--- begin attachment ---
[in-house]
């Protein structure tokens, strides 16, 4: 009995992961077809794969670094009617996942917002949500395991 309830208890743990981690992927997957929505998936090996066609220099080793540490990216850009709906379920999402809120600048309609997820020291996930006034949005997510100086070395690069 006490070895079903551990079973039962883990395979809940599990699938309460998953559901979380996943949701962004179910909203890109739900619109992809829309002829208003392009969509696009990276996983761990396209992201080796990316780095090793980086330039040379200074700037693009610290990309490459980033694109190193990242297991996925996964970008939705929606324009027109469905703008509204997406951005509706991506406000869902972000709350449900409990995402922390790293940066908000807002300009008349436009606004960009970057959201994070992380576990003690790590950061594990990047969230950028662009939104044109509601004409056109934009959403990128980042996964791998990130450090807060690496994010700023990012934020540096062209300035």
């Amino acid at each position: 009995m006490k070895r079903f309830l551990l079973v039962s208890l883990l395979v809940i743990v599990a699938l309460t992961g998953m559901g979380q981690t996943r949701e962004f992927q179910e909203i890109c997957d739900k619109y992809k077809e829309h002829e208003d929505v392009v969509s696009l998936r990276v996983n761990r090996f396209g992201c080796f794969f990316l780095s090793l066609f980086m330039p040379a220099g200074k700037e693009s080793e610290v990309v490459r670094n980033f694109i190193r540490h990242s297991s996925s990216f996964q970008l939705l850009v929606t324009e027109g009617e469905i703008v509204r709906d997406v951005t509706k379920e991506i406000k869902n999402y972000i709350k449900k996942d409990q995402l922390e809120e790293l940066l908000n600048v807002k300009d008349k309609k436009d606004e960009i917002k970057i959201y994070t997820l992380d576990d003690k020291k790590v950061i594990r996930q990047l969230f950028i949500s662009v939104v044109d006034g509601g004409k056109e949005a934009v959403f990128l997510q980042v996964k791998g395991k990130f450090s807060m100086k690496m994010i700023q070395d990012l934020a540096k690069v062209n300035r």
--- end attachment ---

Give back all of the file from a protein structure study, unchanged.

[in-house]
């Protein structure tokens, strides 16, 4: 009995992961077809794969670094009617996942917002949500395991 309830208890743990981690992927997957929505998936090996066609220099080793540490990216850009709906379920999402809120600048309609997820020291996930006034949005997510100086070395690069 006490070895079903551990079973039962883990395979809940599990699938309460998953559901979380996943949701962004179910909203890109739900619109992809829309002829208003392009969509696009990276996983761990396209992201080796990316780095090793980086330039040379200074700037693009610290990309490459980033694109190193990242297991996925996964970008939705929606324009027109469905703008509204997406951005509706991506406000869902972000709350449900409990995402922390790293940066908000807002300009008349436009606004960009970057959201994070992380576990003690790590950061594990990047969230950028662009939104044109509601004409056109934009959403990128980042996964791998990130450090807060690496994010700023990012934020540096062209300035």
């Amino acid at each position: 009995m006490k070895r079903f309830l551990l079973v039962s208890l883990l395979v809940i743990v599990a699938l309460t992961g998953m559901g979380q981690t996943r949701e962004f992927q179910e909203i890109c997957d739900k619109y992809k077809e829309h002829e208003d929505v392009v969509s696009l998936r990276v996983n761990r090996f396209g992201c080796f794969f990316l780095s090793l066609f980086m330039p040379a220099g200074k700037e693009s080793e610290v990309v490459r670094n980033f694109i190193r540490h990242s297991s996925s990216f996964q970008l939705l850009v929606t324009e027109g009617e469905i703008v509204r709906d997406v951005t509706k379920e991506i406000k869902n999402y972000i709350k449900k996942d409990q995402l922390e809120e790293l940066l908000n600048v807002k300009d008349k309609k436009d606004e960009i917002k970057i959201y994070t997820l992380d576990d003690k020291k790590v950061i594990r996930q990047l969230f950028i949500s662009v939104v044109d006034g509601g004409k056109e949005a934009v959403f990128l997510q980042v996964k791998g395991k990130f450090s807060m100086k690496m994010i700023q070395d990012l934020a540096k690069v062209n300035r």